Briefly note two things about the phrase “those who are in Christ Jesus.” First, it’s a limiting phrase. Only “those” who have faith “in Christ Jesus” enjoy justification. If we don’t believe, then the will with the wonderful inheritance is not ours. Second, it’s an indiscriminate phrase. In Paul’s time, one of the big issues was how Jews and gentiles (non-Jews) were to relate to each other. As far as Jesus is concerned, those who believe in Him are accepted by God right here, right now, regardless of their ethnicity, skin color, gender, or socioeconomic status. That’s not because of faith itself, or faith in faith, or even the amount or quantity of faith. Faith in Christ, and only faith in Christ, grants this assurance that we’re accepted by God because of Christ. The object of our faith is what saves us, not faith in itself, and faith saves only because it unites us to the Savior. This means:
- Jesus is the One who takes the sinful and makes them righteous.
- Jesus is the One who takes the unclean and makes them clean.
- Jesus is the One who takes the orphaned and makes them sons and daughters.
- Jesus is the One who takes the naked and gives them clothes.
- Jesus is the One who takes the enemy and makes them friends.
- Jesus is the One who takes the condemned and makes them innocent.
- Jesus is the One who takes the dead and makes them alive.
- Jesus is the One who finds the lost and makes them found.
Sinner, do you believe in this Jesus? There’s now no condemnation for you.
Reasons for Assurance (Rom. 8:2–3)
Verses 2–3 are like watching a time-lapse video of a rose blooming. If you try to watch a rose bloom in real time, it’s not impressive. But when you watch it happen in time lapse, you see the detail of each petal opening up to reveal yet another. Each verse here is like a petal opening up. Paul goes on to give us the reasons we’ve passed from a state of condemnation to a state of justification twice using “for” or “because.” John Calvin said this word signifies a “proof of the former sentence.” He doesn’t just tell us what we’re in Christ; he tells us why. There’s no condemnation for the believer in Christ because “the law of the Spirit of life has set you free from the law of sin and death” (Rom. 8:2).
Our Past Slavery to Sin and Death. Liberty presupposes slavery. That’s why Paul says we’ve been “set free . . . from the law of sin and death.” Paul uses “law” in two senses. With the “Spirit of life” or Holy Spirit he uses it ironically. With “sin and death” he uses it literally, as he did in chapter 7 (e.g., Rom. 7:1). Paul refers to the law as “the law of sin and death” because it’s a powerful instrument. First Corinthians 15:56 says, “The power of death is sin, and the power of sin is the law.” The law powerfully charges with sin, and sin leads to death. There once were two unregenerate teenage boys—I can neither confirm nor deny that I was one of them—going through a neighborhood during trick-or-treating to destroy jack-o-lanterns. They heard the siren of a police car. They said to themselves, “The law is after us.” As they thought they were safe, a car pulled up and its occupant asked, “Did you think you could outrun the law?” When we speak this way, we mean the power to arrest, condemn, and punish lawbreakers.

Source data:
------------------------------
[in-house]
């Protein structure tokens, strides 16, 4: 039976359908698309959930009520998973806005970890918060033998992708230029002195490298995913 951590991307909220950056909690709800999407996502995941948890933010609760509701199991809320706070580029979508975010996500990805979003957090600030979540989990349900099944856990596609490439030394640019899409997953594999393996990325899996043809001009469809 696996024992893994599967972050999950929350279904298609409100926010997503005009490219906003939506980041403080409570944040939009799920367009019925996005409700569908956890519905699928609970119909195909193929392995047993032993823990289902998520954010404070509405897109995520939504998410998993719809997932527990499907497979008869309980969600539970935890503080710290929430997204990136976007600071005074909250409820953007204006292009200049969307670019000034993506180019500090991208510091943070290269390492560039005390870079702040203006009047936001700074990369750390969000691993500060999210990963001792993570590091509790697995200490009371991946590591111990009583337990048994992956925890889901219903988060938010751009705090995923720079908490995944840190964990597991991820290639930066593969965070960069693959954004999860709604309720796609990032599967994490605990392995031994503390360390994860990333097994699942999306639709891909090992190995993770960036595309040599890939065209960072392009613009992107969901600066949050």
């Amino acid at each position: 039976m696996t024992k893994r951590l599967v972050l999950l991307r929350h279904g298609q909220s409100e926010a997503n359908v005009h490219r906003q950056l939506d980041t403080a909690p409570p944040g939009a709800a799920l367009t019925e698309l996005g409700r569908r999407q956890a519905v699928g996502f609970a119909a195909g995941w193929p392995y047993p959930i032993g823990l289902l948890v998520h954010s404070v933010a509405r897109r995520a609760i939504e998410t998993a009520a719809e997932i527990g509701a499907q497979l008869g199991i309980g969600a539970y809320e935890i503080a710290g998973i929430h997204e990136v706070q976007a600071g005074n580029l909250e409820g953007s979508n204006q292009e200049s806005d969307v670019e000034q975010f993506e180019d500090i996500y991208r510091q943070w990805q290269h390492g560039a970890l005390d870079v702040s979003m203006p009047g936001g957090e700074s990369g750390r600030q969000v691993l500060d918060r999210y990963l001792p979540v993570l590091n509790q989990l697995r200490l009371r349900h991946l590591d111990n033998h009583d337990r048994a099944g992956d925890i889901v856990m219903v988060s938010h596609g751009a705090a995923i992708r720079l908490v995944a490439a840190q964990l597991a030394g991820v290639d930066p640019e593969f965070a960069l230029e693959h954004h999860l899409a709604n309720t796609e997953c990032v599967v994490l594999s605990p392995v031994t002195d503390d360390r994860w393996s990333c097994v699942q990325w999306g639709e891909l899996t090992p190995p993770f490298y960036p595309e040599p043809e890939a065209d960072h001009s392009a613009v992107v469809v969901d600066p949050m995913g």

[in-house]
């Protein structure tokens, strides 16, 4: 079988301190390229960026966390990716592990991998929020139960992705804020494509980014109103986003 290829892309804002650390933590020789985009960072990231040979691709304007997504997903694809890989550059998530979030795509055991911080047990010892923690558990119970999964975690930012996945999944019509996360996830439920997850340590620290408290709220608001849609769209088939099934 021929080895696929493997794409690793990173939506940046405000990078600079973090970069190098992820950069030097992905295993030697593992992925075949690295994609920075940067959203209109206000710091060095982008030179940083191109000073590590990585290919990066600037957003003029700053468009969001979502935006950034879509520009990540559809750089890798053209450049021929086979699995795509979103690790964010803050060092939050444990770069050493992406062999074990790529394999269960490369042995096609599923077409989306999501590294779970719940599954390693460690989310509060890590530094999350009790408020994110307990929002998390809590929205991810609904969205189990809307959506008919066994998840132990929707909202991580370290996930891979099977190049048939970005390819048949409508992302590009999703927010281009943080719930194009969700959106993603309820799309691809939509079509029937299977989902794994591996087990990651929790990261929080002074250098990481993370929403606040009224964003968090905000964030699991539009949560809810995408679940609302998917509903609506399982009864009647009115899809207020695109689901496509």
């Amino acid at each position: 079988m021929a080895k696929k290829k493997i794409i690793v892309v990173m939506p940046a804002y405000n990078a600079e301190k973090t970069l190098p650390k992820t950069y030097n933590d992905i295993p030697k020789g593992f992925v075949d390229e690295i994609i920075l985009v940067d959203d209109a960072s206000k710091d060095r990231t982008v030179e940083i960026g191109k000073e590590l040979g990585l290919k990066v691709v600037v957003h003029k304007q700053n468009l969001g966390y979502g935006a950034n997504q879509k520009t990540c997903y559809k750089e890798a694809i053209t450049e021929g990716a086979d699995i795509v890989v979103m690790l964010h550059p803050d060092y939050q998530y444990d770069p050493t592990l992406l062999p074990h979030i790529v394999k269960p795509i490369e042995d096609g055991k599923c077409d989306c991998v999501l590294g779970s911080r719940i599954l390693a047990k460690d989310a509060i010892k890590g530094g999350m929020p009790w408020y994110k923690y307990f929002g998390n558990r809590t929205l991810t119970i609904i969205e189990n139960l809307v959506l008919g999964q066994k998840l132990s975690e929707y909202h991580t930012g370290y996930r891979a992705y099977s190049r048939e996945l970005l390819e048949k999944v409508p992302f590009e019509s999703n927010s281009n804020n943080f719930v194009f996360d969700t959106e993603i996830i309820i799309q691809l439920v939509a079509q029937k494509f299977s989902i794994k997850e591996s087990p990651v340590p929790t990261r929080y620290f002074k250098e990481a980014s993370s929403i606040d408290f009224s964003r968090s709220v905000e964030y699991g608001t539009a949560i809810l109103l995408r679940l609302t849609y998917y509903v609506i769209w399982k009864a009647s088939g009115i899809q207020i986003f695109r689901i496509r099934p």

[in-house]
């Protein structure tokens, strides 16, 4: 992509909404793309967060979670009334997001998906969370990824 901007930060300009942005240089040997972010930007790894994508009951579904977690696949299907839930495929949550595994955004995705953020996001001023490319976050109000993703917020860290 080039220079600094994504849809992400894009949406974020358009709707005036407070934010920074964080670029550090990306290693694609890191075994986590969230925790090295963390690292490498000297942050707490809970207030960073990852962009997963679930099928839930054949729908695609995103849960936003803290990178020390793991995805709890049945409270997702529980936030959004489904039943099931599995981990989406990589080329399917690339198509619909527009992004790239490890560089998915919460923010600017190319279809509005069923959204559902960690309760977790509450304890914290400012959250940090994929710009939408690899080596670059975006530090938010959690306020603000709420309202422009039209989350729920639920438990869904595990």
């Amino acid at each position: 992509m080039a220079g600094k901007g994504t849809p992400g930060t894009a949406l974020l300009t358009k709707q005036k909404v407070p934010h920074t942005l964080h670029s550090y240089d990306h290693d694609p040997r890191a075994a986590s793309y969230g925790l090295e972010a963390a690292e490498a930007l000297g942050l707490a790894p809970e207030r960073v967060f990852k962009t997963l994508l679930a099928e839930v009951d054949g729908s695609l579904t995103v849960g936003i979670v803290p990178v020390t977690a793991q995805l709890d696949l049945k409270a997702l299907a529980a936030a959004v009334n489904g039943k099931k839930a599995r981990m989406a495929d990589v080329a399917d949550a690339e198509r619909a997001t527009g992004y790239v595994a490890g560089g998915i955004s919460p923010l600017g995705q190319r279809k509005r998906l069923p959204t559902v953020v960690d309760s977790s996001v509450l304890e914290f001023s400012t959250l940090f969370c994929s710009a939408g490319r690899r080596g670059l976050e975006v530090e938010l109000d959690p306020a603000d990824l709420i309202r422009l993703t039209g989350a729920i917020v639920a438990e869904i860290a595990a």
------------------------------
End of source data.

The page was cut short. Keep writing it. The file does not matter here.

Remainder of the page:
Our past slavery to sin meant that we were in bondage to “sin” because of the law. We were in slavery to the guilt imputed to us from Adam. We were in slavery to the corruption of sin that was produced in us by that first sin. We were in slavery to the actual sins we ourselves committed. It’s this practical slavery to actual sin that Paul particularly has in view. In Romans 7:5 he said, “While we were living in the flesh”—our unregenerate state—“our sinful passions, aroused by the law, were at work in our members to bear fruit for death.” Because of our sinfulness, the law is only able to show us our sins and to stir up even more (Rom. 7:8, 11). None of this is the fault of the law itself, of course. It is the fault of sin, which lays hold of the law to incite us to further sin. Apart from grace, when sinners meet the law, they are stirred up to further sin.
Our past slavery to sin meant that we were in bondage to “death” because of the law. The law’s original curse that “in the day that you eat of it you shall surely die” (Gen. 2:17) continues: “The wages of sin is death” (Rom. 6:23). The law condemned us with its verdict of death when we were outside of Christ. Death in this life is the separation of the soul from the body; in the life to come it’s separation from hope of receiving the love and grace of God and instead experiencing only His justice and wrath. Richard Sibbes described death in this way: “All the clothes I, and flowers you, put upon a dead body cannot make it but a stinking carcass; so all the moral virtues, and all the honors in this world put upon a man out of Christ, it makes him not a spiritual living soul; he is but loathsome carrion, a dead carcass, in the sight of God, and of all that have the Spirit of God.”